My mom died on April 5, 2008.
That first year hurt. I sobbed more than I thought possible for a person to do. My snotty nose and swollen eyes reflected loss.
The big days (Mother's Day, July 4th, the opening day of football (she loved the Broncos), Halloween, Thanksgiving and Christmas, New Year's Day, birthdays) melted away with less pain than I had imagined they'd bring. I'd girded myself to the point of numbness maybe. But they never were as bad as I anticipated.
The surprise pain came often at 4 o'clock when I picked up the phone to make my daily call to her. The gut wrenching tears came out of the blue just because my heart caught on hers and I felt alone and without. Those moments of selfish loss.
I'd gotten a little bit used to not seeing her regularly because she'd moved to Tucson. Before her move, I saw her at least once a week. We'd spend hours together with my sister. Having lunch, playing cards, running errands.
She was a soft place to land when my dog died. I could count on her to love me unconditionally. Even if I was wrong, she would try to find a way to take my side. She was always, always there.
She was my mom.
When she moved to Tucson, I had to get nourishment from her voice over the phone. To soak up the love in every little present or card she sent. I tried to see her a few times a year, but it wasn't always easy to get to the place where I could feel her arms around me again. As hard as it was to not have her Near, she was at least There.
Many of the days following her death were rote. One foot in front of the other. But that's how she would have expected me to live. Keep going. Be strong. Miss her, but don't let missing her hold me down.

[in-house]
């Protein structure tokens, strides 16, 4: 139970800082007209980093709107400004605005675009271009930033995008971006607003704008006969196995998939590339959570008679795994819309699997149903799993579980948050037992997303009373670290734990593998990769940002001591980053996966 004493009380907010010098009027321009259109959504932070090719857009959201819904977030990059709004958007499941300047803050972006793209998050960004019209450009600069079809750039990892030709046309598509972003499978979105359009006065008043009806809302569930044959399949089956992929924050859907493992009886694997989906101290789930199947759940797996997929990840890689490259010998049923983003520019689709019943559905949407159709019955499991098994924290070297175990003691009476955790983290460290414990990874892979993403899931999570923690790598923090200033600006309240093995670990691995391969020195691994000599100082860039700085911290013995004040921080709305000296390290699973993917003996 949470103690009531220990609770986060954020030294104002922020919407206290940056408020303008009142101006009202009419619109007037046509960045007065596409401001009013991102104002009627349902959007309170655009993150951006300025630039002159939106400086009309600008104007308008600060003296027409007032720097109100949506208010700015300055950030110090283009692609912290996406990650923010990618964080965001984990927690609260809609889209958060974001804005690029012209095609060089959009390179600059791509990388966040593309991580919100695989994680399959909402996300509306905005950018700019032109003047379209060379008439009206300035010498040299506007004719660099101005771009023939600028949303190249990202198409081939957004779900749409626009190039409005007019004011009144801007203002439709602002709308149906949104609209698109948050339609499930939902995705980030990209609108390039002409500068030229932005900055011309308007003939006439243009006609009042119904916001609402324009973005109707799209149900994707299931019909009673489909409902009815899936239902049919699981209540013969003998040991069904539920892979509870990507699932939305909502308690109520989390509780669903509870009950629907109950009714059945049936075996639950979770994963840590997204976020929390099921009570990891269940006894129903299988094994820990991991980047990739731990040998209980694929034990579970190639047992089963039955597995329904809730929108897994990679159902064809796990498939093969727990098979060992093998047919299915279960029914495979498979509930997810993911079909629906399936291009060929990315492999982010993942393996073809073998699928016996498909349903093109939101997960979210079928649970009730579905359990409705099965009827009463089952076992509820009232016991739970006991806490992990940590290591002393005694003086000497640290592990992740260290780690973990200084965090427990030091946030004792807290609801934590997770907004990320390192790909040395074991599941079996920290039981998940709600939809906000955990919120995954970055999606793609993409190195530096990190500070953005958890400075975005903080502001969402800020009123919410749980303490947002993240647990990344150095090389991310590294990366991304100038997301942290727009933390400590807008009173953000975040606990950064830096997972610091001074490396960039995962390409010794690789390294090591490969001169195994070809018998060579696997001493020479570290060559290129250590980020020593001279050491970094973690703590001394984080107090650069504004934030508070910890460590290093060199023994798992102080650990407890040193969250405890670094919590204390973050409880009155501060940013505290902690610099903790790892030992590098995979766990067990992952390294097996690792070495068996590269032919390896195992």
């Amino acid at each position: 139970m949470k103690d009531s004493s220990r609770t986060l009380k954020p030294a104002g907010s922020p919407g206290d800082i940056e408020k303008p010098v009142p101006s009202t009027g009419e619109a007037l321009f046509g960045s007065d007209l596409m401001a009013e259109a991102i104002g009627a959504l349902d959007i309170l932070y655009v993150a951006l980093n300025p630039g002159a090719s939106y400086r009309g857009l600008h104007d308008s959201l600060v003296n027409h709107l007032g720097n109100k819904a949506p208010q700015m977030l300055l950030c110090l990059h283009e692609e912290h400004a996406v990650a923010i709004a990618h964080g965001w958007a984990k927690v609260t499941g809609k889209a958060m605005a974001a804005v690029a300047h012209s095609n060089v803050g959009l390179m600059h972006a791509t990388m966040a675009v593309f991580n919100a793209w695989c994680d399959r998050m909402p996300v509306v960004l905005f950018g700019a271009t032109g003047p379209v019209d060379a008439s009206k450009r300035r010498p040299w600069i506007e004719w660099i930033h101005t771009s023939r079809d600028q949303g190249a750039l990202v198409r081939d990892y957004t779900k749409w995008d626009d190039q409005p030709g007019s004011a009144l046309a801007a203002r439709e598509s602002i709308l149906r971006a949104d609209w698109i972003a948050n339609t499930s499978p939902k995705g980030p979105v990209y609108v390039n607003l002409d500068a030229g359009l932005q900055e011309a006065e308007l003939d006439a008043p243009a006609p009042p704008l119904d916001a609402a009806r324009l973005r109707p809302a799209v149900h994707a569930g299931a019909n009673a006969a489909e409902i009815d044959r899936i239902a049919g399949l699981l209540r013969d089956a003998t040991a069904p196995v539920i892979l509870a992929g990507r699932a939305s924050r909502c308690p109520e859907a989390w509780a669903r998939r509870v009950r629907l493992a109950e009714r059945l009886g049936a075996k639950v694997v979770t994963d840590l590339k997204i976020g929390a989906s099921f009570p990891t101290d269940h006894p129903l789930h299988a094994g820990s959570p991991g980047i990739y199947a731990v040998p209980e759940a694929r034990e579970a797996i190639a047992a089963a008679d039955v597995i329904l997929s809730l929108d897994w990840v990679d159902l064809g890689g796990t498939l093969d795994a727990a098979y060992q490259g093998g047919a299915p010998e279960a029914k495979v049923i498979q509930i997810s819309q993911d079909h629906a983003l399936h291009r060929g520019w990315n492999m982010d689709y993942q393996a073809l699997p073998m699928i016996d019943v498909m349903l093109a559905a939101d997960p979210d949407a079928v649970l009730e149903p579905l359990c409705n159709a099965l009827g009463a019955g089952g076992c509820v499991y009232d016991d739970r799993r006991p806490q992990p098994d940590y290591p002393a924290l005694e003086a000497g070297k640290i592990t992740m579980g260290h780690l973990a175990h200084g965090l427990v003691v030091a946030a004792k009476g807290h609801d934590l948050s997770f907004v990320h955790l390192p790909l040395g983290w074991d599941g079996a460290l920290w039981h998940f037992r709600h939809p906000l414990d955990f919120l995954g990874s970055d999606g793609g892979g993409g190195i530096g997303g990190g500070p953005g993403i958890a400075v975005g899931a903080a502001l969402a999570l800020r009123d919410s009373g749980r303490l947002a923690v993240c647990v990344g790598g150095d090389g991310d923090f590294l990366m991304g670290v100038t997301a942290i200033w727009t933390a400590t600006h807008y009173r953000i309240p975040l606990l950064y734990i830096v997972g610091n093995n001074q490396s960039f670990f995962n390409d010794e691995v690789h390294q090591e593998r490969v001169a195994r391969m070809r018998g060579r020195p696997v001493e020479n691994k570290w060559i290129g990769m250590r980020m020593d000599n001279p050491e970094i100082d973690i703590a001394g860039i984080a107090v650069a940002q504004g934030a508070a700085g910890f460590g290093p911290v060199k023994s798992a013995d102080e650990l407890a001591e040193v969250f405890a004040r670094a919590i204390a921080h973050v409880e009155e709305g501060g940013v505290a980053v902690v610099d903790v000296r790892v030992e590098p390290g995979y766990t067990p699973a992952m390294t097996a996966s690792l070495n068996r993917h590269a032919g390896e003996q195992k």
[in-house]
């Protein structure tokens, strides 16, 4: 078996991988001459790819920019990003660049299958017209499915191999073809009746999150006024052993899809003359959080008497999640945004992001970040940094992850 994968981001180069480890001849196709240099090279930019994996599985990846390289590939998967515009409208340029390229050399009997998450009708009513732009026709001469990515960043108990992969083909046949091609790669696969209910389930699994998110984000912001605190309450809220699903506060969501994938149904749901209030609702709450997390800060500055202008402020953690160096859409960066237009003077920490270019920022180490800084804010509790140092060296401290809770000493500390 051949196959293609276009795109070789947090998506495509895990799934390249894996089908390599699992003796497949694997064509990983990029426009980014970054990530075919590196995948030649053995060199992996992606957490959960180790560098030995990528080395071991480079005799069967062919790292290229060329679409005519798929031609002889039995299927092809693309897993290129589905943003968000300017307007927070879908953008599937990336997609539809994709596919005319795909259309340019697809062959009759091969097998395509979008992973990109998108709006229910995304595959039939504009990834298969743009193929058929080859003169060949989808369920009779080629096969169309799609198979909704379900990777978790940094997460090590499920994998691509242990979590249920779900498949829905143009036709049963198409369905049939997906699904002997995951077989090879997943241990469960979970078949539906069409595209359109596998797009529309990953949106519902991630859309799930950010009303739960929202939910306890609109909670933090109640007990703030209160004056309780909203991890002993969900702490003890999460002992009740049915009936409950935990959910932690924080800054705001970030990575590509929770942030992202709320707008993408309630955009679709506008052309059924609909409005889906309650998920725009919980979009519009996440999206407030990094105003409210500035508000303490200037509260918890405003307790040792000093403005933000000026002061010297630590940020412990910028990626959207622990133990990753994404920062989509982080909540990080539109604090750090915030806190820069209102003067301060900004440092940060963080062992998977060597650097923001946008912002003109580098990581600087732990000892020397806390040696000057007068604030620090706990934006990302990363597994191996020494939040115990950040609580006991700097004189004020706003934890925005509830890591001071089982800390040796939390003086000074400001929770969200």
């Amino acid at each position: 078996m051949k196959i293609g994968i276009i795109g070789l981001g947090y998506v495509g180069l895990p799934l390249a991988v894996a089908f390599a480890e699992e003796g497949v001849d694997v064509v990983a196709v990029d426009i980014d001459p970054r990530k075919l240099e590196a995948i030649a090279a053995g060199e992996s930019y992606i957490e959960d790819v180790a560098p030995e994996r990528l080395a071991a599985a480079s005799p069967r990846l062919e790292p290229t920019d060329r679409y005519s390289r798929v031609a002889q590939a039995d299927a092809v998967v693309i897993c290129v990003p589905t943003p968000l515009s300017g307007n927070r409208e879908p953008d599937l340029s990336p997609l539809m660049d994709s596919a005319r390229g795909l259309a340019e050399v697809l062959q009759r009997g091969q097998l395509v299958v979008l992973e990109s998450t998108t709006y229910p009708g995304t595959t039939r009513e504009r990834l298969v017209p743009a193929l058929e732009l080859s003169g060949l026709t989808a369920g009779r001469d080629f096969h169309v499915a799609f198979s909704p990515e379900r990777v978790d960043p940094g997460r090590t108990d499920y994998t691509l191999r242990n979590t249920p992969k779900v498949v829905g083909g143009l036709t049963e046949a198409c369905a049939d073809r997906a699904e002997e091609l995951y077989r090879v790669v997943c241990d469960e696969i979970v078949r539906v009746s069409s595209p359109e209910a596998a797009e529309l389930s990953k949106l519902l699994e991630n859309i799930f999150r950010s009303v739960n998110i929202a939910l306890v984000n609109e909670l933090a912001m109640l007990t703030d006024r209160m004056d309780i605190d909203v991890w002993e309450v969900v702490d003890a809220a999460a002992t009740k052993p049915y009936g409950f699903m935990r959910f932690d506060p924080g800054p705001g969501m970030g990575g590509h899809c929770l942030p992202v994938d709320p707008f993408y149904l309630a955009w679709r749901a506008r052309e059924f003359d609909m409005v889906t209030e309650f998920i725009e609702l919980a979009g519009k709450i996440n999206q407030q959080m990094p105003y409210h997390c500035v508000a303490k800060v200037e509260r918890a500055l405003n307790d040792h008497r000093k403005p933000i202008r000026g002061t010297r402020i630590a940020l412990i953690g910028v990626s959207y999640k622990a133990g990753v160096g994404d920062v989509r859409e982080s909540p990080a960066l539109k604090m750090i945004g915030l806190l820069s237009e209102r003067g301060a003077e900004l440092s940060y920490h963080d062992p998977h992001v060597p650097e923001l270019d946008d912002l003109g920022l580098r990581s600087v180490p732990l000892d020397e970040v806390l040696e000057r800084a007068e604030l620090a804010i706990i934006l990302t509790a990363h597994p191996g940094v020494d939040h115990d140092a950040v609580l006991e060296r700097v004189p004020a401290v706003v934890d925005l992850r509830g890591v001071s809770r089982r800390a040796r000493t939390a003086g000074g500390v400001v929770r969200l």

It was a hard year.
But the biggest sock of reality in my gut came when I started in on the Year of Seconds. There was no longer any filter explaining her absence. It wasn't that she'd moved. It wasn't that she was out of town. The finality punched in to my consciousness.
My mom was no longer even a phone call away.
The Year of Seconds marks the reality of the separation between this world and the next. I'll sense her—even feel her—but she'll never crochet another afghan for me. Or buy me another sweatshirt that says "Feed the Birds." Forget her rum cake, or silly little gifts like the frog that croaks when someone passes by.
I'm holding on to the tangible things she left, hoping that as they fade and crumble she'll somehow fill me up from the inside with her love, making everything else just so much dust. I'm holding on to my sister, who is more like me biologically than any other human being on this earth. Who has at least the same hole in her life that I do.
So, this Second Thanksgiving, I'm wanting to find thanks rather than selfishness. In light of that, I'm thankful for the strength Mom passed on to me. For the stubbornness of the Hovaten clan (but not so much their bad knees). For the sureness that something better lies ahead. I want to make her proud. Not only of my accomplishments (getting published will be huge) but of the woman I've become. Of how I age and the choices I make even at this stage of my life. Please God, let my aging and my choices be based in grace.
Look at those close to you this Thanksgiving. Make sure they know how much they mean to you. There's a good chance that one day, either you or them, will be going through a Year of Seconds.
Be thankful this Thanksgiving. I know I am.
CR: Beautiful Lies by Lisa Unger.
It's all better with friends.